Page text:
Liberté, égalité, fraternité

Liberté, égalité, fraternité (French pronunciation: [libɛʁte eɡalite fʁatɛʁnite]), French for "liberty, equality, fraternity",[1] is the national motto of France and the Republic of Haiti, and is an example of a tripartite motto. Although it finds its origins in the French Revolution, it was then only one motto among others and was not institutionalized until the Third Republic at the end of the 19th century.[2] Debates concerning the compatibility and order of the three terms began at the same time as the Revolution. It is also the motto of the Grand Orient de France and the Grande Loge de France.

Unité Indivisibilité de la République
A propaganda poster from 1793 representing the French First Republic with the slogan, "Unity and Indivisibility of the Republic. Liberty, Equality, Fraternity or Death." Together with symbols such as; tricolour flags, phrygian cap and the gallic rooster

Origins during the French Revolution

Text displayed on a placard announcing the sale of expropriated property (1793). Soon after the Revolution, the motto was often’ written as "Liberty, Equality, Fraternity, or Death". The "death" part was later dropped for being too strongly associated with the excesses of the revolution.
Flag of France
The French Tricolour has been seen as embodying all the principles of the Revolution - Liberté, égalité, fraternité[3]

The first to express this motto was Maximilien Robespierre in his speech "On the organization of the National Guard" (French: Discours sur l'organisation des gardes nationales) on 5 December 1790, article XVI, and disseminated widely throughout France by the popular Societies.

Discours sur l'organisation des gardes nationales
Article XVI.
On their uniforms engraved these words: FRENCH PEOPLE, & below: LIBERTY, EQUALITY, FRATERNITY. The same words are inscribed on flags which bear the three colors of the nation.
(French: XVI. Elles porteront sur leur poitrine ces mots gravés : LE PEUPLE FRANÇAIS, & au-dessous : LIBERTÉ, ÉGALITÉ, FRATERNITÉ. Les mêmes mots seront inscrits sur leurs drapeaux, qui porteront les trois couleurs de la nation.)

— Maximilien Robespierre, 1790[1][4][5]

Credit for the motto has been given also to Antoine-François Momoro (1756–94), a Parisian printer and Hébertist organizer,[6][7][8] though in different context of foreign invasion and Federalist revolts in 1793, it was modified to "Unity, indivisibility of the Republic; liberty, equality, brotherhood or death" (French: Unité, Indivisibilité de la République; Liberté, Egalité, Fraternité ou la mort) and suggested by a resolution of the Paris Commune (member of which Momoro was elected by his section du Théâtre-Français) on 29 June 1793 to be inscribed on Parisian house-fronts and imitated by the inhabitants of other cities. In 1839, the philosopher Pierre Leroux claimed it had been an anonymous and popular creation.[2] The historian Mona Ozouf underlines that, although Liberté and Égalité were associated as a motto during the 18th century, Fraternité wasn't always included in it, and other terms, such as Amitié (Friendship), Charité (Charity) or Union were often added in its place.[2]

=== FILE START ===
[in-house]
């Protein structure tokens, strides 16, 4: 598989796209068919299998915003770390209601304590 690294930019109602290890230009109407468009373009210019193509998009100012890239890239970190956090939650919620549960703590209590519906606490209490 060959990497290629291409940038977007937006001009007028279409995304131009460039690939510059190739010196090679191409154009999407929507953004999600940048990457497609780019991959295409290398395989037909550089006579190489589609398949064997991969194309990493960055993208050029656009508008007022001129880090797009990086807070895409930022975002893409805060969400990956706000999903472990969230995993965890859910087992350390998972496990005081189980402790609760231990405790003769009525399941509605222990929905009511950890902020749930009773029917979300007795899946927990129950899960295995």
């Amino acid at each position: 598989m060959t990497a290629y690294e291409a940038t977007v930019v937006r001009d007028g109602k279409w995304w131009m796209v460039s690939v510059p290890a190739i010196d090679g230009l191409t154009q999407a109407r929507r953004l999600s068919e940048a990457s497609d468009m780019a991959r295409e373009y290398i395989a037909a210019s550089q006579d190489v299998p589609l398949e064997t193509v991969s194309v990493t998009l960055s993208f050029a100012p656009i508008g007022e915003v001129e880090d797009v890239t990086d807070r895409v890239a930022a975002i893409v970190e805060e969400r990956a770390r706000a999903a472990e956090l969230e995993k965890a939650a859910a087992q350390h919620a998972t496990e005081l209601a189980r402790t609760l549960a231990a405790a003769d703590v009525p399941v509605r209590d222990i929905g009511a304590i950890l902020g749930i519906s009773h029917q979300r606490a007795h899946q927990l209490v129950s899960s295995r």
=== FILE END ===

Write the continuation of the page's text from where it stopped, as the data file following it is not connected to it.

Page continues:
The emphasis on Fraternité during the French Revolution led Olympe de Gouges, a female journalist, to write the Declaration of the Rights of Woman and the Female Citizen[9] as a response. The tripartite motto was neither a creative collection, nor really institutionalized by the French Revolution.[2] As soon as 1789, other terms were used, such as "la Nation, la Loi, le Roi" (The Nation, The Law, The King), or "Union, Force, Vertu" (Union, Strength, Virtue), a slogan used beforehand by masonic lodges, or "Force, Égalité, Justice" (Strength, Equality, Justice), "Liberté, Sûreté, Propriété" (Liberty, Security, Property), etc.[2]

In other words, liberté, égalité, fraternité was only one slogan among many others.[2] During the Jacobin revolutionary period itself, various mottos were used, such as liberté, unité, égalité (liberty, unity, equality); liberté, égalité, justice (liberty, equality, justice); liberté, raison, égalité (liberty, reason, equality), etc.[2] The only solid association was that of liberté and égalité, fraternité being ignored by the Cahiers de doléances as well as by the 1789 Declaration of the Rights of Man and of the Citizen. It was only alluded to in the 1791 Constitution, as well as in Robespierre's draft Declaration of 1793, placed under the invocation of (in that order) égalité, liberté, sûreté and propriété (equality, liberty, safety, property — though it was used not as a motto, but as articles of declaration), as the possibility of a universal extension of the Declaration of Rights: "Men of all countries are brothers, he who oppresses one nation declares himself the enemy of all."[2][a] Finally, it did not figure in the August 1793 Declaration.[2]

The Declaration of the Rights of Man and of the Citizen of 1789 defined liberty in Article 4 as follows:

Liberty consists of being able to do anything that does not harm others: thus, the exercise of the natural rights of every man or woman has no bounds other than those that guarantee other members of society the enjoyment of these same rights.

Equality, on the other hand, was defined by the 1789 Declaration in terms of judicial equality and merit-based entry to government (art. 6):

[The law] must be the same for all, whether it protects or punishes. All citizens, being equal in its eyes, shall be equally eligible to all high offices, public positions and employments, according to their ability, and without other distinction than that of their virtues and talents.